Tag Archives: Decanter

One final word about La Moneda malbec, “the world’s greatest cheap wine”

La MonedaThe La Moneda malbec: “So much publicity, yet no availability” – the bane of the existence of anyone who loves wine

A reader writes:

“I have called Walmart in New Jersey and along the east coast regions. I have called the producer in Chile and the distributor in Minnesota. Unfortunately, and very sadly, no one has been able to help me place an order. I spoke to the corporate heads in Arkansas (Walmart) and they have no clue what I am talking about or what is La Moneda Malbec. I am writing you in hopes that you can simply tell me how can I order a case of this mystery wine that has so much publicity, yet no availability.”

The $6 La Moneda, for those of you who have not been breathlessly following this story, was called the greatest cheap wine in the world after it won a platinum medal at last year’s Decanter World Wine Awards in London. The catch? That the wine was made for a British supermarket chain called ASDA, which Walmart owns. And it wasn’t sold in the U.S.

Nevertheless, as any Google search will show, the U.S. media went silly writing about the wine, mostly because no one could believe Walmart sold the best cheap wine in the world. This ignored the fact that the La Moneda wasn’t for sale in the U.S. — but why let that get in the way of a good story?

Additionally, almost everyone who posted La Moneda stories, including legitimate news organizations, didn’t seem to understand the wine business, the three-tier system, and availability. They didn’t realize that wine is different from every other consumer good; laws restrict how it is sold, so that just because it was for sale in one place didn’t mean it would be for sale in another place. My pal Dave McIntyre explained all of this brilliantly in the Washington Post, not that anyone paid attention.

This led to what the reader wrote – “so much publicity, yet no availability.” Which, of course, never, ever happens in the wine business, does it?

Walmart, to capitalize on the publicity, found enough of the wine last fall (and navigated three-tier to so do, which I wrote about here) to sell it at 577 of its 4,600 U.S. stores. The wine sold out before the end of the year, and there is none left in the U.S. It doesn’t appear there is any left in Britain, either. The ASDA website sells something called La Moneda Premium Collection Malbec, which is not the same thing — and it is only sold in Britain.

The moral in all of this? Wine availability is the bane of the existence of anyone who loves wine. And there is nothing to be done about it until we drive a stake through the three-tier system’s cold, cold heart.

Photo via the Washington Post, using a Creative Commons license

More about La Moneda malbec:
Wine of the week: La Moneda Reserva Malbec 2015

La Moneda Reserva malbec – the best cheap wine in the world?

La Moneda reserva malbecIs Chile’s La Moneda Reserva malbec really the best cheap wine in the world? Probably not. But it is a wonderful example of how screwed up wine is.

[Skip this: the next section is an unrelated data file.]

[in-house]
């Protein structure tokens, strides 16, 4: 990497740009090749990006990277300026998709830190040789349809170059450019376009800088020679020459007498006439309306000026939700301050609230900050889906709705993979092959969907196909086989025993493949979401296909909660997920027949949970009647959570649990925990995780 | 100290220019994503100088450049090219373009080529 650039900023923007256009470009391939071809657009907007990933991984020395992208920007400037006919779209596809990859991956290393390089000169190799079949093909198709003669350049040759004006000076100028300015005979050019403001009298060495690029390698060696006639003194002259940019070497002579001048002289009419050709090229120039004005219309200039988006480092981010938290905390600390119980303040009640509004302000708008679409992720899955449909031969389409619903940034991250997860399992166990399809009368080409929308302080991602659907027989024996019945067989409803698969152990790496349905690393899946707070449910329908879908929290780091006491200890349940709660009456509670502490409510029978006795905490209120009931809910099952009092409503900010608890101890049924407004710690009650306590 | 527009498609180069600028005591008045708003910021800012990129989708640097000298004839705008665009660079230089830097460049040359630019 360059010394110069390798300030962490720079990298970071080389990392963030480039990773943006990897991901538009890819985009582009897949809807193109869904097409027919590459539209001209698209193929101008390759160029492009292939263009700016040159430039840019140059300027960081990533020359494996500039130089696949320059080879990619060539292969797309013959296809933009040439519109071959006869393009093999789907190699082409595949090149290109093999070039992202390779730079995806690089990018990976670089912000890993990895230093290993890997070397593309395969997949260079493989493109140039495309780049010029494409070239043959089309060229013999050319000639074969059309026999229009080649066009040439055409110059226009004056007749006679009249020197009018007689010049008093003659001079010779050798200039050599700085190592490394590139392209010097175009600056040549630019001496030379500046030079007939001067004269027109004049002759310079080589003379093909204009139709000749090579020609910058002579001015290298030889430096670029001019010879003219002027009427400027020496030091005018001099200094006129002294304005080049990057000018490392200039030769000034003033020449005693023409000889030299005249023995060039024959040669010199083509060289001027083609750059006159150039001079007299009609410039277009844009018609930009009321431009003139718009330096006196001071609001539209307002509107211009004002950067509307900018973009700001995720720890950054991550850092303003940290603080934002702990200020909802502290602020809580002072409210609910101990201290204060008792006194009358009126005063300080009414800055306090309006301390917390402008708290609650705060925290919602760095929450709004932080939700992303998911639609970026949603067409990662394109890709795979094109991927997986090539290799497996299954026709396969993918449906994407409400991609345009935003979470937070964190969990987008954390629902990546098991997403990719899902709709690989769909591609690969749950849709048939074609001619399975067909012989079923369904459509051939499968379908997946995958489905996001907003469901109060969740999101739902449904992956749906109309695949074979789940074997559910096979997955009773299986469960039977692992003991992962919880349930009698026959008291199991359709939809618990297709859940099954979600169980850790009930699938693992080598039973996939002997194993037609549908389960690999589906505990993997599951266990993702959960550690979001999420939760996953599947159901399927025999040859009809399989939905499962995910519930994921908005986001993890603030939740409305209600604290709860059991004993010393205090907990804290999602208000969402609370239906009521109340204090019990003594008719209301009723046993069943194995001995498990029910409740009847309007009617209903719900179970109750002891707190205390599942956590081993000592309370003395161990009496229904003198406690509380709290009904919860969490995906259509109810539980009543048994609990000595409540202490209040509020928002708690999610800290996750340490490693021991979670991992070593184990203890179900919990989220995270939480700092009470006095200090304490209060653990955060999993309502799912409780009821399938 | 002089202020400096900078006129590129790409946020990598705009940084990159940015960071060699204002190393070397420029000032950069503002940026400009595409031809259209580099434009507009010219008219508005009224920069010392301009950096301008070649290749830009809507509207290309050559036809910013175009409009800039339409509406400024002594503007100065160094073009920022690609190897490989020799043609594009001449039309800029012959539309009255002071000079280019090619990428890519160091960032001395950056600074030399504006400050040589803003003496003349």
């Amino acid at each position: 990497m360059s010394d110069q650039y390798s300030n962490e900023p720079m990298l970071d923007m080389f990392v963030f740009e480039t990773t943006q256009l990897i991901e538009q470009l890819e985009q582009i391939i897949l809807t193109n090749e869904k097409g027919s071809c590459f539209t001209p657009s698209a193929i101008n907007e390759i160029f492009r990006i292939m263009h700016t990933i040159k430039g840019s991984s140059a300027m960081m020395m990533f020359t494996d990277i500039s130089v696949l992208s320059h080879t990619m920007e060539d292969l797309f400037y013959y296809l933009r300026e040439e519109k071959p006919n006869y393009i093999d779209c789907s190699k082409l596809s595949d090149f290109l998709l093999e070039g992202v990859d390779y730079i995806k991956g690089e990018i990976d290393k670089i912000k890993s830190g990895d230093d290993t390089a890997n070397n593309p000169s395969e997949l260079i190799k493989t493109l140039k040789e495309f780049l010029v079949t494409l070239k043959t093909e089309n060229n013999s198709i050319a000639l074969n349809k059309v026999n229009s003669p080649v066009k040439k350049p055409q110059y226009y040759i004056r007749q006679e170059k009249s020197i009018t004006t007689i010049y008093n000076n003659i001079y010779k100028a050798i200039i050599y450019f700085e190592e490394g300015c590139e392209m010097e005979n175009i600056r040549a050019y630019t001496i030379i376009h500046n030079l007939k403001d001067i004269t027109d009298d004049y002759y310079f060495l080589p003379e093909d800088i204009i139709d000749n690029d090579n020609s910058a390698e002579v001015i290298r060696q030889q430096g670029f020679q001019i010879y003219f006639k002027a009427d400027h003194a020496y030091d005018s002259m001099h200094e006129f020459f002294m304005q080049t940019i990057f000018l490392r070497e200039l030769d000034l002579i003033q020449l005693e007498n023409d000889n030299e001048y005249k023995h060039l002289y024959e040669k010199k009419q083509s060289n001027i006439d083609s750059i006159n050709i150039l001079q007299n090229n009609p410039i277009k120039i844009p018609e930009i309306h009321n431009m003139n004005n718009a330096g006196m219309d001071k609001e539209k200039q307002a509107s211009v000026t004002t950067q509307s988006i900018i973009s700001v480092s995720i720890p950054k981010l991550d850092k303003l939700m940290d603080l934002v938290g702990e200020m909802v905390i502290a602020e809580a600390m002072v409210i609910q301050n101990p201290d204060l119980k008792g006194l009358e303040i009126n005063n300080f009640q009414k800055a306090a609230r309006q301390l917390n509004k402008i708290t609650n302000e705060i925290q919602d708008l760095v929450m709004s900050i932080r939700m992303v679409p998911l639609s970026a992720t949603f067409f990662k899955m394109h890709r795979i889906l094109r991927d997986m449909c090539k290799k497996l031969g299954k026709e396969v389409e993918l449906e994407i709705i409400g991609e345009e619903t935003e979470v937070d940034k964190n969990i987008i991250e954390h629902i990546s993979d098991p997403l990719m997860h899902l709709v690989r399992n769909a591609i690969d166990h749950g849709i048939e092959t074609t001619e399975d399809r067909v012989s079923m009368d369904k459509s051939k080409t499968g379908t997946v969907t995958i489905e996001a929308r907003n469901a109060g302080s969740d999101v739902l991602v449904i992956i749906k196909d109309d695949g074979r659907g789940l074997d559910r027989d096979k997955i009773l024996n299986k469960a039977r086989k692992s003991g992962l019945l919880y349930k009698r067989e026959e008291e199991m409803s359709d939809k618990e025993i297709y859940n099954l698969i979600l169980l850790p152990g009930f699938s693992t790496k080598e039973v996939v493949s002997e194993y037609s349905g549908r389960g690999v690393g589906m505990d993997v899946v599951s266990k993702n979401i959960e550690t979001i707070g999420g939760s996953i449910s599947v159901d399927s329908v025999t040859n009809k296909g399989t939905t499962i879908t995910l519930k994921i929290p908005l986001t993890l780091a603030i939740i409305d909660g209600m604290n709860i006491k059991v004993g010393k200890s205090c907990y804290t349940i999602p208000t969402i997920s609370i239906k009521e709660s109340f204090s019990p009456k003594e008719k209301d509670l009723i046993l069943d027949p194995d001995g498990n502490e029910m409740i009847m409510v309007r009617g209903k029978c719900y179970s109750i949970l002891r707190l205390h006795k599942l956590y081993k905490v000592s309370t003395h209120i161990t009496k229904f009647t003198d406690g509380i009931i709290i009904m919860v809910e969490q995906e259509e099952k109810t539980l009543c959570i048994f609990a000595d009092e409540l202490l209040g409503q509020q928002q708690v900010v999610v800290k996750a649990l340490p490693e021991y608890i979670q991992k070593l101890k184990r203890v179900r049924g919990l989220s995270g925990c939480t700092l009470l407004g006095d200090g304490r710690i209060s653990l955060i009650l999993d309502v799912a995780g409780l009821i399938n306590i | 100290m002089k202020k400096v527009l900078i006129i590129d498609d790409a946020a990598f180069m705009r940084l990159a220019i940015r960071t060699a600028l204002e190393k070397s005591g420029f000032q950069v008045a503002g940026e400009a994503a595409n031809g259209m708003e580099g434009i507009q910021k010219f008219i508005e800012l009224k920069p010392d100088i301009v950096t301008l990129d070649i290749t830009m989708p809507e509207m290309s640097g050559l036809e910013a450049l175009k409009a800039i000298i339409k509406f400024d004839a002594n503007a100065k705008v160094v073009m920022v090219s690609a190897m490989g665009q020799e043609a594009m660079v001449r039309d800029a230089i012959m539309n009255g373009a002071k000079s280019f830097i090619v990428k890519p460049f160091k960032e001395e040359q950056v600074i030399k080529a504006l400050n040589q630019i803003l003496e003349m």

May 15, 2017 update: A reader writes: Why so much publicity and so little availability?

Nov. 27 update: The Wine Curmudgeon braved Black Friday Dallas traffic to drive to a Walmart in Irving and bought the last bottle in the store. The review is here.

Nov. 22 update: The wine is coming to Dallas, and the Wine Curmudgeon is on the hunt for it. Which, of course, doesn’t mean I will be able to find it, wine availability being what it is.

Nov. 16 update: The cyber-ether is agog this morning with news that the La Moneda will be available in the U.S., apparently next week, at select Walmarts. I will try to find a bottle for review, though none of the “breathless, buy this wine now” stories said if it was the same wine that is the focus of this blog post and won the award.

Where else but wine would a product that no one can buy in the U.S. make headlines throughout the country? “Walmart’s $6 red wine named one of the best in the world,” screamed Fox News. “Wal-Mart brand red wine named one of the best in the world,” shouted CNBC. And, my favorite, from the ultra-hip Daily Meal, “Walmart Brand Red Wine Costing $6 Named One of the Best in the World,” complete with diaper reference.

That’s because the wine business teaches us that only expensive wine is any good, and the U.S. media parrots that line whenever possible. No one in this country can buy the La Moneda Reserva malbec, because it’s a private label sold only at ASDA, a supermarket chain owned by Walmart in Great Britain. But who cares? It’s cheap! Really cheap!!

Can you imagine those news outlets doing the same thing for ketchup or blue jeans or a car that none of their readers could buy? Of course not. But it’s wine! That’s cheap!! Really cheap!!!

To their credit, my colleagues in the Winestream Media didn’t go quite as berserk when the La Moneda Reserva malbec won a platinum medal at Decanter’s World Wine Awards. Some noted that it’s odd that a Chilean wine made with malbec, an Argentine grape, did so well. Some made the point that much of the fuss was silly since no one could buy it. And none made any claims to quality, since none had tasted it.

I haven’t either. But since I’ve probably tasted more grocery store wine that anyone else in the world, I’d guess that the La Moneda Reserva malbec is likely well made and deserving of its medal. I’m a little concerned that one of the judges called it “a crowd pleaser,” which is wine judge for lots of fruit. But is it appreciably better than any other wine in the $10 Hall of Fame? What do you think?

Know, too, that this is almost certainly a one-off success, given the way private label works. The company that found the wine for ASDA, International Procurement & Logistics, supplies products based on pricing, not necessarily quality. ASDA wanted a red wine to sell at retail for £5.75 that it could make a certain margin on, and that’s what International Procurement looked for. It wasn’t about terroir, but the cost of grapes, and the quality was a happy accident.

So be glad that British wine drinkers have a quality $10 wine to drown their Brexit sorrows with. But also wish the media in this country that went silly about a cheap wine being good would pay more attention to what’s on the shelves at their grocery stores. Maybe then we’d have better wine to buy in this country.

Winebits 429: Vinho verde, restaurant wine, robots